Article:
Recent data releases have come in below private forecasters’ expectations, indicative of a “rough patch” in the recovery. Some of the recent softness can be tied to transitory factors such as the Japanese earthquake (which caused some supply chain disruptions that mostly impacted …
Recent data releases have come in below private forecasters’ expectations, indicative of a “rough patch” in the recovery. Some of the recent softness can be tied to transitory factors such as the Japanese earthquake (which caused some supply chain disruptions that mostly impacted auto production), unusually turbulent weather (harsh winter weather through February, a rainy April, and devastating tornados in May and June), and a run-up in gasoline prices. However, the underlying momentum appears to have slowed somewhat.
Nonfarm payrolls edged up just 54,000 in May, intensifying concerns that the economic recovery hasn’t been robust enough to stimulate sustainable employment growth. Weak employment growth was not confined to one sector. Goods-producing payrolls rose just 6,000. Private service-providing payrolls followed up strong readings in March (up 179,000) and April (up 213,000) by rising just 80,000 in May. Importantly, May’s pause in payroll growth looks like a clear break from the recent past, as the average gain in nonfarm payrolls over the prior three months was 220,000. On the household side of the report, the unemployment rate edged up from 9.0 percent to 9.1 percent in May, as the number of unemployed persons and the labor force ticked up slightly. The employment-to-population ratio remained at 58.4 percent and is essentially unchanged over the past five months.
Manufacturing sector growth appears to have slowed recently, as the ISM manufacturing diffusion index slipped down from 60.4 to 53.5 in May (its lowest level in a year), and manufacturing production slipped 0.4 percent in April (largely because auto production plummeted 8.9 percent). The year-over-year growth rate in manufacturing output slowed from a relatively robust 5.9 percent in March to 4.7 percent in April, and its near-term (3-month annualized) growth rate slipped down from 6.0 percent to 1.4 percent.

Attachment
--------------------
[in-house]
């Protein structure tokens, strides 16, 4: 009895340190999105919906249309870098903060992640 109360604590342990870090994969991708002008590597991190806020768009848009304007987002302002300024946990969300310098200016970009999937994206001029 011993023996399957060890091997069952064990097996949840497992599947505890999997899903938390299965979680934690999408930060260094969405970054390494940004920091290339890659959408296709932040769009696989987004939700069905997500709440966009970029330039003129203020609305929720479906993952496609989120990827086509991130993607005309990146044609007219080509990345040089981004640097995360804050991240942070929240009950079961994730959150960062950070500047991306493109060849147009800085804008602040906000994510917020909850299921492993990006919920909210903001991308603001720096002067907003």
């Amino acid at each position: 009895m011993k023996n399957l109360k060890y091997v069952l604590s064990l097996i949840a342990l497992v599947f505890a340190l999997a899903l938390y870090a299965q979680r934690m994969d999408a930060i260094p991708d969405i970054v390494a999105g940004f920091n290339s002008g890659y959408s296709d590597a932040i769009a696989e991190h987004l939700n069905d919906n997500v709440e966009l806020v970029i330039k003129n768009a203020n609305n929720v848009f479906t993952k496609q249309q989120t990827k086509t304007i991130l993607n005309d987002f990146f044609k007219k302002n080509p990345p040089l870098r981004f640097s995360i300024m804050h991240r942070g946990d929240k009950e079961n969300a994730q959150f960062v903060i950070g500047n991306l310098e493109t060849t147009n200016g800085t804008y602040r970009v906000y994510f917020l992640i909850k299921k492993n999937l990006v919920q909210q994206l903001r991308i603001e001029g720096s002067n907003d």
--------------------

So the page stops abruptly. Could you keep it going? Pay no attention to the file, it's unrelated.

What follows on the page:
Incoming data on consumption hasn’t exactly been “stellar” either. Personal consumption expenditures were revised down from a gain of 2.6 percent to 2.2 percent in the first quarter. Perhaps more importantly, a huge downward revision to real disposable income (incorporating data from the most recent Quarterly Census of Employment and Wages) has dampened the support for real consumption growth over the next few quarters. Real disposable personal income was revised down from 1.8 percent to 1.1 percent in the fourth quarter, and from 2.9 percent to 0.8 percent in the first quarter (this includes the 2.0 percentage point payroll tax “holiday,” exacerbating the weakness relative to expectations).
Headline inflation measures have been elevated recently, though this is mostly a function of rising gasoline prices (which, according to recent spot prices, have begun to reverse course). Recent trends in underlying inflation have picked up slightly, but from relatively low growth rates. The three-month annualized growth rate in the core PCE rose to 1.9 percent in April, though this is up just 1.0 percent over the past 12 months. Measures of underlying inflation produced by the Federal Reserve Bank of Cleveland—the median and 16% trimmed-mean CPI—are up 1.4 percent and 1.7 percent, respectively, through April. [2011-06-14]